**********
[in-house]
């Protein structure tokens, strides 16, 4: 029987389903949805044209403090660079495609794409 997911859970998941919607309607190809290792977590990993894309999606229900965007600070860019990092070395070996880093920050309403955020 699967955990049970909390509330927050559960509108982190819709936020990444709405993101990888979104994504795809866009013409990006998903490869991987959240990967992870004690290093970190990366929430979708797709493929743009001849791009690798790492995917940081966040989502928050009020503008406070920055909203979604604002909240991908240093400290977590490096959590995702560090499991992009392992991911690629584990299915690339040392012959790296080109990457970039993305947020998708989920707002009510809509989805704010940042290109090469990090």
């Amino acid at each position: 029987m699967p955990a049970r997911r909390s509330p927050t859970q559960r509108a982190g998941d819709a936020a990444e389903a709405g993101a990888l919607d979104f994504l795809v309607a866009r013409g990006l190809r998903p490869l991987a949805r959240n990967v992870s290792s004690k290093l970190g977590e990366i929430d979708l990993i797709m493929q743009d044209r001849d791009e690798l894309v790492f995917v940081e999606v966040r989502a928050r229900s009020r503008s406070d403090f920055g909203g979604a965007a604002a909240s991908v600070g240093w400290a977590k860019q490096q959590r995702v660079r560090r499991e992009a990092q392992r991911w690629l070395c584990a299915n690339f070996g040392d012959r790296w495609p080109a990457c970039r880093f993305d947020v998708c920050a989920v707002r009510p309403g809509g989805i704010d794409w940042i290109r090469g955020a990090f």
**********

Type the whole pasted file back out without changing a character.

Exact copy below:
[in-house]
């Protein structure tokens, strides 16, 4: 029987389903949805044209403090660079495609794409 997911859970998941919607309607190809290792977590990993894309999606229900965007600070860019990092070395070996880093920050309403955020 699967955990049970909390509330927050559960509108982190819709936020990444709405993101990888979104994504795809866009013409990006998903490869991987959240990967992870004690290093970190990366929430979708797709493929743009001849791009690798790492995917940081966040989502928050009020503008406070920055909203979604604002909240991908240093400290977590490096959590995702560090499991992009392992991911690629584990299915690339040392012959790296080109990457970039993305947020998708989920707002009510809509989805704010940042290109090469990090």
């Amino acid at each position: 029987m699967p955990a049970r997911r909390s509330p927050t859970q559960r509108a982190g998941d819709a936020a990444e389903a709405g993101a990888l919607d979104f994504l795809v309607a866009r013409g990006l190809r998903p490869l991987a949805r959240n990967v992870s290792s004690k290093l970190g977590e990366i929430d979708l990993i797709m493929q743009d044209r001849d791009e690798l894309v790492f995917v940081e999606v966040r989502a928050r229900s009020r503008s406070d403090f920055g909203g979604a965007a604002a909240s991908v600070g240093w400290a977590k860019q490096q959590r995702v660079r560090r499991e992009a990092q392992r991911w690629l070395c584990a299915n690339f070996g040392d012959r790296w495609p080109a990457c970039r880093f993305d947020v998708c920050a989920v707002r009510p309403g809509g989805i704010d794409w940042i290109r090469g955020a990090f």